Robotic technologies and their clinical applications play an increasingly important role in the fields of neurosurgery and neurorehabilitation. Novel robotic applications are being developed or are already in standard clinical use within the different therapeutic phases ranging from diagnostic imaging and surgical technologies via therapeutic treatments in the acute, subacute, and chronic stage of rehabilitation, to the use of mobile or telemedical applications assisting patients in daily life. All robotic systems being applied in the different fields of neurosurgery and neurorehabilitation must comprise particular technical features to become effective, efficient and accepted by the patients and clinicians. These features include multimodality, transparency, cooperativity, adaptivity, and temporal as well as spatial intensity. With these features the therapeutic outcome can be increased in order to improve the patients’ quality. Several methods and applications will be presented showing how such technical features can be implemented in the therapy. For instance, to support gait or upper extremity function, so-called patientcooperative, auto-adaptive controllers take into account the patient’s motor capabilities and efforts rather than imposing any predefined movement. Novel model-based approaches enable to compensate the robot dynamics, thus making the device transparent for the patient. Audiovisual displays in combination with the robotic device can be used to present a virtual environment and let the patient perform different movement tasks and activities of daily living. Sensors implemented in the robots allow to measure and assess the patient’s performance and therapy status. There is already a clear tendency of increased acceptance and use of robotic technology in neurorehabilitation hospital environments. We believe that future neurosurgical interventions and neurorehabilitative treatments will further benefit from such novel human-centered robotic technologies. This talk will give a visionary overview about these robotic technologies applied to therapy as we expect them to be prominent in about 20 years from now – that is what we call Therabotics 2030 Show more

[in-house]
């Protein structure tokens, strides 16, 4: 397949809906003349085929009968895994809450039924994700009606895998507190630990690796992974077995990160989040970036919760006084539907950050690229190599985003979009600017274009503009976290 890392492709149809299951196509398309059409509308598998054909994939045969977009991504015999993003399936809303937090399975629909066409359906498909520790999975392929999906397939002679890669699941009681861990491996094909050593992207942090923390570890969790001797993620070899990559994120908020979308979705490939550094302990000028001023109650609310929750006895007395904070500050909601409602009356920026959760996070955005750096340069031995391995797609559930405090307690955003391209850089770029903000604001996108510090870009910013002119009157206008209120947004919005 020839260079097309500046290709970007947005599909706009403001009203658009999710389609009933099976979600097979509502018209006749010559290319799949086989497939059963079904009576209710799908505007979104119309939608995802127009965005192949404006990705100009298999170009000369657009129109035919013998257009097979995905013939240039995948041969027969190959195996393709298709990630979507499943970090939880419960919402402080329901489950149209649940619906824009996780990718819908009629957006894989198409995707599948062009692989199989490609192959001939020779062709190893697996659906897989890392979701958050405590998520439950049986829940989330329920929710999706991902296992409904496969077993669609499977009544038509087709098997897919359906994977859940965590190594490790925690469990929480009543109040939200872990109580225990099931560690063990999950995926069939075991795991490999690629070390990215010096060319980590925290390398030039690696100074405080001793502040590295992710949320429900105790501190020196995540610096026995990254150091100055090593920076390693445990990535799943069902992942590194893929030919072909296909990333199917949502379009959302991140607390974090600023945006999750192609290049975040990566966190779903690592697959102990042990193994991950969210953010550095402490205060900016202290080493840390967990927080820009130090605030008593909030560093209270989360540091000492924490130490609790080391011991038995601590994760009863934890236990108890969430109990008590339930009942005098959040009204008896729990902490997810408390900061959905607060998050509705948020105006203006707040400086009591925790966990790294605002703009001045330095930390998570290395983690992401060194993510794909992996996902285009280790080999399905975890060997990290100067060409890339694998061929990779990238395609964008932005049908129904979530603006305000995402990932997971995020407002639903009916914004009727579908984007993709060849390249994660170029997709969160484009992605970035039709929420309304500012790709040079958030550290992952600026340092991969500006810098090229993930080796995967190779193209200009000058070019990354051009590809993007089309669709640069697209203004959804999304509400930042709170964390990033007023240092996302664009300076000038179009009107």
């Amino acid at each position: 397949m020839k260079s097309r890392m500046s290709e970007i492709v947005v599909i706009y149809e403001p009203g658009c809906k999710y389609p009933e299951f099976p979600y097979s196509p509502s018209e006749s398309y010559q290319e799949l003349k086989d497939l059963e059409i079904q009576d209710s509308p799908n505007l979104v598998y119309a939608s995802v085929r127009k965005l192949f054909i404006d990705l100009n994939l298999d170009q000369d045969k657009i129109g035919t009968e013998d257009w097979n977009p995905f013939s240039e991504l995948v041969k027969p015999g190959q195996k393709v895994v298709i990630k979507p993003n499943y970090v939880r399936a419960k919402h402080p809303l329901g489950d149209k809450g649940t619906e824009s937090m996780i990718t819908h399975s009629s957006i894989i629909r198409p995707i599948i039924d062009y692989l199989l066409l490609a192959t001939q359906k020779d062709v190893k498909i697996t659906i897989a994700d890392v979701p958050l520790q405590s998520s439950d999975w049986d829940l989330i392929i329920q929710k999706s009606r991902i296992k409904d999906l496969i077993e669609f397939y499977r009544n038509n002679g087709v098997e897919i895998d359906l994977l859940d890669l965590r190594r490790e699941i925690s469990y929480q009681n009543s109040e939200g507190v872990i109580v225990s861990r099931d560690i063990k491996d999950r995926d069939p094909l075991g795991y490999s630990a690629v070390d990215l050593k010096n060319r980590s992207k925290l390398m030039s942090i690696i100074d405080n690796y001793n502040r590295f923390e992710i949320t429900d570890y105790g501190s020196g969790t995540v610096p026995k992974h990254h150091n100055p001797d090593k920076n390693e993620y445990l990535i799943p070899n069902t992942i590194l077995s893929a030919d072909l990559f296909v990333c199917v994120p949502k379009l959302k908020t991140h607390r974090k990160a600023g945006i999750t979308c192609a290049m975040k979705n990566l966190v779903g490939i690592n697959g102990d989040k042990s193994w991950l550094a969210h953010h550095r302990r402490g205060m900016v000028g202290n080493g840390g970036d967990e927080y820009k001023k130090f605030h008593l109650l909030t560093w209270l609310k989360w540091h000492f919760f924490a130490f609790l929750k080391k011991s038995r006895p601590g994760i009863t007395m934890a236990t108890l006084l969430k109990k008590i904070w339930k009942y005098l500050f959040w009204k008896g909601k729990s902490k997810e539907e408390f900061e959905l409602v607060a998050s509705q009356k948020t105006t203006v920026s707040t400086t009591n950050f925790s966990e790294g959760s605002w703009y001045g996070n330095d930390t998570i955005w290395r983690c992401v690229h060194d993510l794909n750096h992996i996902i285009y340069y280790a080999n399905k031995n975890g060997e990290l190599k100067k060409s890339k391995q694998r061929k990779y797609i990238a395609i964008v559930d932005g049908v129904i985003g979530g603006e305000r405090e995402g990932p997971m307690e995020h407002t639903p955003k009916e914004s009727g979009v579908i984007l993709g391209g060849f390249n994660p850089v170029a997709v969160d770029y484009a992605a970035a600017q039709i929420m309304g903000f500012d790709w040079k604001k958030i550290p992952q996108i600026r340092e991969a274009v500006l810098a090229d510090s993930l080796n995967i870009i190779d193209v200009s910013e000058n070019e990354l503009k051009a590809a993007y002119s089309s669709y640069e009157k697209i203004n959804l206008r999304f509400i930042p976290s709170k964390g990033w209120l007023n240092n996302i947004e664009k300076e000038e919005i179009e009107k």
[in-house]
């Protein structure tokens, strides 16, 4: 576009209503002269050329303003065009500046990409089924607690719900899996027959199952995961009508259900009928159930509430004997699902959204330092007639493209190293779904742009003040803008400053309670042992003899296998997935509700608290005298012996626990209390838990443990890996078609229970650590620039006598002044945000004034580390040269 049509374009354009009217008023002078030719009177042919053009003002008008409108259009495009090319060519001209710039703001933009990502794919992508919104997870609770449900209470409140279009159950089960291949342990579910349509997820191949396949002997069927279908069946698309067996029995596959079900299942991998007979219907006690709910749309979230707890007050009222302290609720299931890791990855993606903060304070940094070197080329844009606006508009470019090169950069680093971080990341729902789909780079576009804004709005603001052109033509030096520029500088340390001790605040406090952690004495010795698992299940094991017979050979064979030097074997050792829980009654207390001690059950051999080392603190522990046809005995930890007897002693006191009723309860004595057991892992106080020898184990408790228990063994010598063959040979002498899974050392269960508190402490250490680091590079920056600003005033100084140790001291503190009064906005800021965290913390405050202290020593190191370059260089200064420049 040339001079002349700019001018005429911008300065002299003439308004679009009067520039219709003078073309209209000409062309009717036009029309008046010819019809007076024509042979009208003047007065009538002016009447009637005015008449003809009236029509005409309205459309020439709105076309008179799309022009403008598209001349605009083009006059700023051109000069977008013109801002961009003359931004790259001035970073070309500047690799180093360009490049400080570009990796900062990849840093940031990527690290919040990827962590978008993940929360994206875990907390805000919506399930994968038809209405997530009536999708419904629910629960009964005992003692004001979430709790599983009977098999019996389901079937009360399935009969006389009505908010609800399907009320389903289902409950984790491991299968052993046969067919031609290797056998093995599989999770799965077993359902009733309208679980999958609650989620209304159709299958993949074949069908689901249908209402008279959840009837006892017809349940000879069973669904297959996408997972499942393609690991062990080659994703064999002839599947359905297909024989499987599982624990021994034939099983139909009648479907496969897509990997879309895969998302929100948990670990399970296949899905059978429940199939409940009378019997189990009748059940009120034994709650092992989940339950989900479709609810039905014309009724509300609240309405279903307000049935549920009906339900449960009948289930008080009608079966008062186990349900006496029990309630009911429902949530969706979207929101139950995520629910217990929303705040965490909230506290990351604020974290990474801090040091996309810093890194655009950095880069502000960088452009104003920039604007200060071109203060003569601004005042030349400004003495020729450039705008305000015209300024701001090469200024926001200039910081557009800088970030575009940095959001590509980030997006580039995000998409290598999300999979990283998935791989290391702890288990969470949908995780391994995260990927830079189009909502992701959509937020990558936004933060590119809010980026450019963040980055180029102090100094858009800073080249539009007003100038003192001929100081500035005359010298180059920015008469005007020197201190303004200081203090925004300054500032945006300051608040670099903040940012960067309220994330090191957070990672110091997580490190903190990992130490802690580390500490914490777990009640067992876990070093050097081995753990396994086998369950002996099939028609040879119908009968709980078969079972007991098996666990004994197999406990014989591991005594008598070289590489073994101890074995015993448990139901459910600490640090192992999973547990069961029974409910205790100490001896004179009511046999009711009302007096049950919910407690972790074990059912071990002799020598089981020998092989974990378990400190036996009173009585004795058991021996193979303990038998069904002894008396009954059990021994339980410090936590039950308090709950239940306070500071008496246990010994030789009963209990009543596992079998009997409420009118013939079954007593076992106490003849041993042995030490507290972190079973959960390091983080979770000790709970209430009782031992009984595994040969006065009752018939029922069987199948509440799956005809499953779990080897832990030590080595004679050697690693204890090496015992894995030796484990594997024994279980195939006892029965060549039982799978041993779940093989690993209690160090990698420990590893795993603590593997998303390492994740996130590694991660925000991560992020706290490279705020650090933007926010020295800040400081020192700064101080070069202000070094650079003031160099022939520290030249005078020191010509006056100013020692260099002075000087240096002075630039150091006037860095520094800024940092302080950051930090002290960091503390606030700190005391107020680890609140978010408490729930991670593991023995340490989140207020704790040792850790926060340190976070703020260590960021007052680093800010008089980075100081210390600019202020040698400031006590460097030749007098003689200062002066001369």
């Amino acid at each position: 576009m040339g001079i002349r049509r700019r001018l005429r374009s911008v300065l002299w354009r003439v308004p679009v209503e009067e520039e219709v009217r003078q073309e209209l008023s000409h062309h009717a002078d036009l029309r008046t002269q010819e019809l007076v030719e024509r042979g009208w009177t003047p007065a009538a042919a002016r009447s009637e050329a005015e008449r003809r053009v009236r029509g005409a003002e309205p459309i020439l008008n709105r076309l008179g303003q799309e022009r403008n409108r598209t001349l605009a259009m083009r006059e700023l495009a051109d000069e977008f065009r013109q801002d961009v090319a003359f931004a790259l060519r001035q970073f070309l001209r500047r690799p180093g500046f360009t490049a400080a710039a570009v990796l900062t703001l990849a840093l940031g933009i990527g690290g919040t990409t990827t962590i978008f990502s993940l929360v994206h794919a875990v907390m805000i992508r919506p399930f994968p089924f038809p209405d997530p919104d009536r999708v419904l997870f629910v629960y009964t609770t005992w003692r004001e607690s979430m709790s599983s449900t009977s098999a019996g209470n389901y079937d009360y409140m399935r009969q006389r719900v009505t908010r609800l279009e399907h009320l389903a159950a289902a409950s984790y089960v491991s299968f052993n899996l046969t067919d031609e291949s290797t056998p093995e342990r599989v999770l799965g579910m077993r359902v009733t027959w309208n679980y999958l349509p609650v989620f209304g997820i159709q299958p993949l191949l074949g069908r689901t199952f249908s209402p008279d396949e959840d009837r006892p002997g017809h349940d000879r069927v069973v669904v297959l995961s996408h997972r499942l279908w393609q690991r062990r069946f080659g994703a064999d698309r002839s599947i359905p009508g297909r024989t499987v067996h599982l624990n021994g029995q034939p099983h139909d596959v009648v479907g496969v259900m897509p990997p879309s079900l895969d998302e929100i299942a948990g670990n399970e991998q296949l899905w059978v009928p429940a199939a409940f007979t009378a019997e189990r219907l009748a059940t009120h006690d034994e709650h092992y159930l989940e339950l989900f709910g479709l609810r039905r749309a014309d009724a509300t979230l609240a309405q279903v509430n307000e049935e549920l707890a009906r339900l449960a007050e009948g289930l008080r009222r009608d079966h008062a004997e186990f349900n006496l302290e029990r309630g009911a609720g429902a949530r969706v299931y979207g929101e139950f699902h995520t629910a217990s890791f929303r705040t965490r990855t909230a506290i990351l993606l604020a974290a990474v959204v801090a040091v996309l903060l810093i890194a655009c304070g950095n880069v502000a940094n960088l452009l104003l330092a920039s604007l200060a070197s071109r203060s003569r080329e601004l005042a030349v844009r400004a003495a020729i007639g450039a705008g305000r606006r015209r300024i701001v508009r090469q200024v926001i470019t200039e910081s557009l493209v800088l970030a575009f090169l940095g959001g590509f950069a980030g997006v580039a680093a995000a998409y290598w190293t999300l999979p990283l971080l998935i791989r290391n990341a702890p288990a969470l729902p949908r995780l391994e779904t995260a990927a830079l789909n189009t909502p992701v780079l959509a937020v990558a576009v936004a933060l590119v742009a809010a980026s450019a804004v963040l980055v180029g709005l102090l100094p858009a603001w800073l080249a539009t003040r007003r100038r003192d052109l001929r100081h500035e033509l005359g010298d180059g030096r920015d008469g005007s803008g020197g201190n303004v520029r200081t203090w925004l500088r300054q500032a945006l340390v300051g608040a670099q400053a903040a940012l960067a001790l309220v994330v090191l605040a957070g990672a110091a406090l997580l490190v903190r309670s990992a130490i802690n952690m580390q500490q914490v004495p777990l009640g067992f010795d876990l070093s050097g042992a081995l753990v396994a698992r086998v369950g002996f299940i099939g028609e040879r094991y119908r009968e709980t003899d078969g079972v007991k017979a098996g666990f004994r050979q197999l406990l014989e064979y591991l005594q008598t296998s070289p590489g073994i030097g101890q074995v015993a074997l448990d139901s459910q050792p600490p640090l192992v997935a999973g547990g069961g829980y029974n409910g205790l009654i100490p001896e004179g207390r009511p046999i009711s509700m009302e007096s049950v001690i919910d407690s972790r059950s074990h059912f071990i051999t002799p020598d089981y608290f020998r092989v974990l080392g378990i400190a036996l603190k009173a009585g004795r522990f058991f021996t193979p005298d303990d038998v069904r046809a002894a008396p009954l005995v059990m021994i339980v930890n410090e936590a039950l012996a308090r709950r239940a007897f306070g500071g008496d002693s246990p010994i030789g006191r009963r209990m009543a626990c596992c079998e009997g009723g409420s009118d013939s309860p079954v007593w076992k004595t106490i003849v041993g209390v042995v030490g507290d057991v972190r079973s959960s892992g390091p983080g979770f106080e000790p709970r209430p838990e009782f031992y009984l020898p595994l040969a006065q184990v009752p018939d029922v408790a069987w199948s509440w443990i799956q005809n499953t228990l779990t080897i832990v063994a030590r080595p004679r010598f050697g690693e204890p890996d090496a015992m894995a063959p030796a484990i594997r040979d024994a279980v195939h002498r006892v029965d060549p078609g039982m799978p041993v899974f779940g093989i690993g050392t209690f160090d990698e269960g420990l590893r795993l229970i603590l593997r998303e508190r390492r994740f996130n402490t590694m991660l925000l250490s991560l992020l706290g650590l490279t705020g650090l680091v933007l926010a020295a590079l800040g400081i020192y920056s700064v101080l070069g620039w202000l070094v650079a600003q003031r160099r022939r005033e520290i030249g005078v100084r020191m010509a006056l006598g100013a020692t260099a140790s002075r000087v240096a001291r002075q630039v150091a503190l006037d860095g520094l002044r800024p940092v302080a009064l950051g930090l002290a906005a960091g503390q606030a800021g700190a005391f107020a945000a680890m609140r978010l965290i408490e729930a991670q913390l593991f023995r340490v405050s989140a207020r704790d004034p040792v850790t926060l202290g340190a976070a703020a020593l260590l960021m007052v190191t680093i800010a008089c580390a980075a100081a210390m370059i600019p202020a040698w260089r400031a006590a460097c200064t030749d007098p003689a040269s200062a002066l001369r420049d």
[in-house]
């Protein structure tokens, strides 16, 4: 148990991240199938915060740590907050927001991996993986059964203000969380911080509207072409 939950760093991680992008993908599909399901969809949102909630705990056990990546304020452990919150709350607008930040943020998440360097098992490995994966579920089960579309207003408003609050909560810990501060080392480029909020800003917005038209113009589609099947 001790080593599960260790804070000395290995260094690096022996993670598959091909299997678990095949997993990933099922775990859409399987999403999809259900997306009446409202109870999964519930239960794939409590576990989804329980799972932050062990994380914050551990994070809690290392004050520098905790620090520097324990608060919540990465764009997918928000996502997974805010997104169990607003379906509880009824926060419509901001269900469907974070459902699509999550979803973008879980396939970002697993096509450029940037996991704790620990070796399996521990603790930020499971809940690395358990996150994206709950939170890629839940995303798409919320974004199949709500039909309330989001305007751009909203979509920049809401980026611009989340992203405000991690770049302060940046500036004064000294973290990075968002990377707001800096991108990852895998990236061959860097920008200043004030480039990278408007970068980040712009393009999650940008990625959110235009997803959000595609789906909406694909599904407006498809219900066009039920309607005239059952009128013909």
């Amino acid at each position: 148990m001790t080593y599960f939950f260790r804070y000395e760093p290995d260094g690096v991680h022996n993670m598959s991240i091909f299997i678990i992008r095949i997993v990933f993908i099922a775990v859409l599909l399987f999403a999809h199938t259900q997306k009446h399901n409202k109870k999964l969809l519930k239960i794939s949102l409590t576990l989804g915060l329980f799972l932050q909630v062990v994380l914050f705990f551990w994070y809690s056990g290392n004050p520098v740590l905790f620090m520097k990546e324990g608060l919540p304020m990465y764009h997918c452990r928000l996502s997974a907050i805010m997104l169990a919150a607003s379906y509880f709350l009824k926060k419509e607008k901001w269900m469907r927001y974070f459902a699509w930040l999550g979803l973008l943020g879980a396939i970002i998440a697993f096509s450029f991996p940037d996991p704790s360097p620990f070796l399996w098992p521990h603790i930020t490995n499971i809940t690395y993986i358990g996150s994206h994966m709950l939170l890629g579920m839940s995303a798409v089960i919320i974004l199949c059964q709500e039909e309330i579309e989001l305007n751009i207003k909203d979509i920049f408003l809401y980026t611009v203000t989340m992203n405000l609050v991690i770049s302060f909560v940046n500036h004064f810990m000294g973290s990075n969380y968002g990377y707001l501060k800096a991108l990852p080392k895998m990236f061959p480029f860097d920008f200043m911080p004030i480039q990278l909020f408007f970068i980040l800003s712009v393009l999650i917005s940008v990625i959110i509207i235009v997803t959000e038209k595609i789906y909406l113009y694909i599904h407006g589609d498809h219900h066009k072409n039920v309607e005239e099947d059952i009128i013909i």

External linksSearch via SFX
PublisherUniversity of Southern California
Organisational unit03654 - Riener, Robert
NotesLecture at University of Southern California on 30 August 2010.
MoreShow all metadata